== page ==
correct. Please do not put your name on your solution. Send
pdf scan of a clear solution to ruina@cornell.edu and your TA. Send copies
of any correspondence you have about bonus questions to your TA. If your
solution is not good enough you will be given a chance to improve it. You
may discuss the problem, or improvements to your solution, at office hours.

**WRITE-AN-EXAM-QUESTION BONUS: ** Due Dec 1. Write from
1 to 5 candidate final exam questions. Write clear complete solutions. Hand
writing and clear hand-drawing are fine. These cannot be taken from any books
or from any old exams. Questions can be of any style that you think is appropriate
(even multiple choice or essay, if gradeable). If appropriate, they may be
the basis for actual final exam problems. Send pdf scan to ruina@cornell.edu
and your TA.

(e.g., Aug 29 assignment is not set in stone until Aug 30 at 3 AM)

Problems are from MK (Meriam and Kraige) unless otherwise specified (as BJ, Beer & Johnston STATICS, or RP, Ruina & Pratap DYNAMICS, or written out in text)

**Aug 24 Thurs:** Intro lecture , Readings: Review Matlab, don't
hand in anything

**Aug 29 Tues:** 1D mechanics and Matlab demo of simple ODEs.
Skim MK Chapter 1. 2.1-4, 3.1-4 (covers next 3 lectures)

Due Thursday Aug 31:

1) Reread the homework policy above. Write the following "I have read the course homework policy. If I ever find anything unclear about it I will ask Prof. Ruina for clarification."

2) A ball drops in honey. Find position vs time using numerical integration and using analytic formulas and compare the results. Use any values for parameters and initial conditions you like. Make sure to use a time interval that is appropriate to show the nature of the solution.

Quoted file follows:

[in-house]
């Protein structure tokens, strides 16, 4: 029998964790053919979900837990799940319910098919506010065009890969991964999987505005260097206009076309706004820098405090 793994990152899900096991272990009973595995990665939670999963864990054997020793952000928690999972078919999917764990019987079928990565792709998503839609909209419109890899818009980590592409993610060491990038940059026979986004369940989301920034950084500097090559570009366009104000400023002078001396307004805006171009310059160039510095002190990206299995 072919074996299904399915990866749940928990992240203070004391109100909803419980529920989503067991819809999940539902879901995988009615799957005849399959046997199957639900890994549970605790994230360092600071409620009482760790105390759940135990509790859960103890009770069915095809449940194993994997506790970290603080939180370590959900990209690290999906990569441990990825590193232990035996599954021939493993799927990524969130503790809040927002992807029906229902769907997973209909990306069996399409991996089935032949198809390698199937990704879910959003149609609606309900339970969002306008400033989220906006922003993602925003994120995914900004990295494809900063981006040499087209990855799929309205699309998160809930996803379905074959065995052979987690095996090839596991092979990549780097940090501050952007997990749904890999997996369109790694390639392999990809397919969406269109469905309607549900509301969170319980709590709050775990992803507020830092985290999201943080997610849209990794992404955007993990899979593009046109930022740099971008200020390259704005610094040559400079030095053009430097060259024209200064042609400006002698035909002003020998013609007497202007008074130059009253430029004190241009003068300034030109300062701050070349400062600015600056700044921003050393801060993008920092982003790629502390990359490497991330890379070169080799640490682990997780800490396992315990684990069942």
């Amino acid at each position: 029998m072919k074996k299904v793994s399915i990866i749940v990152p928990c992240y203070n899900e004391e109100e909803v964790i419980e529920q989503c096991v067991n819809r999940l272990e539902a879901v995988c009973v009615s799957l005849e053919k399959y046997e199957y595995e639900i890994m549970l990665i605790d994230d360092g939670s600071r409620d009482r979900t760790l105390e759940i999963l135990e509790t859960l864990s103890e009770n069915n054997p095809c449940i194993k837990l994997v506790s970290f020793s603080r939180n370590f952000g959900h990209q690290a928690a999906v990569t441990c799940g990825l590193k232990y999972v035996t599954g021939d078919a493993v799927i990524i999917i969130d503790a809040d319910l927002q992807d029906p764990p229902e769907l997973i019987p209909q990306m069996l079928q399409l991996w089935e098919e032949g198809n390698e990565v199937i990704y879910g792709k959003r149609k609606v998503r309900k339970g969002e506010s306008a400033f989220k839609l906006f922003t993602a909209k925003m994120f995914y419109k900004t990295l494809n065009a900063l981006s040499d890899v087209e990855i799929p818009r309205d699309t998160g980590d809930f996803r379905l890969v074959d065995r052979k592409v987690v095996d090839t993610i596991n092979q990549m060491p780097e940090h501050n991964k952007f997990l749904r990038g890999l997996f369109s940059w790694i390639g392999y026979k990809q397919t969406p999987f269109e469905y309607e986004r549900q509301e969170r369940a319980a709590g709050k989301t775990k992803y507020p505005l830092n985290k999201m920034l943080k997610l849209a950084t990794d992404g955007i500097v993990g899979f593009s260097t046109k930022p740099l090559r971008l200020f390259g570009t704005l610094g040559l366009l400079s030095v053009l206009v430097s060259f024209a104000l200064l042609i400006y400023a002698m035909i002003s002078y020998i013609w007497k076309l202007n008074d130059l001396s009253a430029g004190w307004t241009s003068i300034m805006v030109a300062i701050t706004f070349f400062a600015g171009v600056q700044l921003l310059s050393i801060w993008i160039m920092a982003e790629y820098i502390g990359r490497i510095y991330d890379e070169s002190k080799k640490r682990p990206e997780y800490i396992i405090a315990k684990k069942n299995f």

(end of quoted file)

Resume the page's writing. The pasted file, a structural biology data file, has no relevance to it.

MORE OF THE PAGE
**Aug 31 Thurs: **Harmonic oscillator. 2.1-4, 3.1-4, 1D mechanics
parts of sections 8.1-3

Due Thursday Sept 7 (see below also):

1) a) Simulate mass hanging from spring with damping. You set all parameters (mass, gravity, spring constant, rest spring length, damping constant) and initial conditions. Learn to use Matlab's subplot command so you can make sensible stacked plots of x vs t, v vs t, and Tension vs t.

b) Plot v vs x (pick axes, time and parameters that show an interesting plot.)

**Sept 5 Tu: **1D particle motion. 2.1-4, 3.1-4.

Due Thursday Sept 7:

2) 3.5, 3) 3.6, 4) 3.21

** Sept 7 Th: **Pulley mechanics. ** ** 2.1-4, 3.1-4.

Due Tuesday Sept 12

1) Ruina and Pratap (RP) 6.12 (on pdf page 44)

2) 3.26b

3) 3.27

4) RP 6.22 (The answer for part C is genuinely subtle.)

**Sept 12 Tu: **2D motion 3.5 and ballistics from Chapter 2

Due Thursday Sept 14 (nothing hard, nor time consuming nor tricky here).

1) Given g, launch speed = v0, launch angle =theta and mass = m, find how far a projectile goes when launched from

ground level to a landing on level ground. No friction. Find an analytic solution. Best to do this without quoting any

formulas from any book.

2) Pick numbers, integrate the equations in Matlab and find the distance traveled.

(use z = [x vx y vy] or z = [x y vx vy], your choice, both work.)

3) Find the difference between the numerically calculated range and the analytically calculated range

(do this as well as you can using the Matlab skills available to you and without too much effort).

** Sept 14 Th: **Polar coordinates, a nut slides on a rotating
rod. 3.5 in text. Not on homework yet.

Homework due Tuesday Sept 19 (about ballistics)

0) a) Download matlab samples canonballbig and canonballminimal.

b) Run them in Matlab.

Print them out.

Compare them.

Change this and that in them until you understand how they work, well enough to rewrite them without

looking at them (but ok to use Matlab help).

1) Consider the motion of a .22 caliber bullet launched from level ground. Use mass = 2.5 grams, v0=400 m/s.

This is an approximate formula for the drag on a bullet, its not exact, especially near the speed of sound where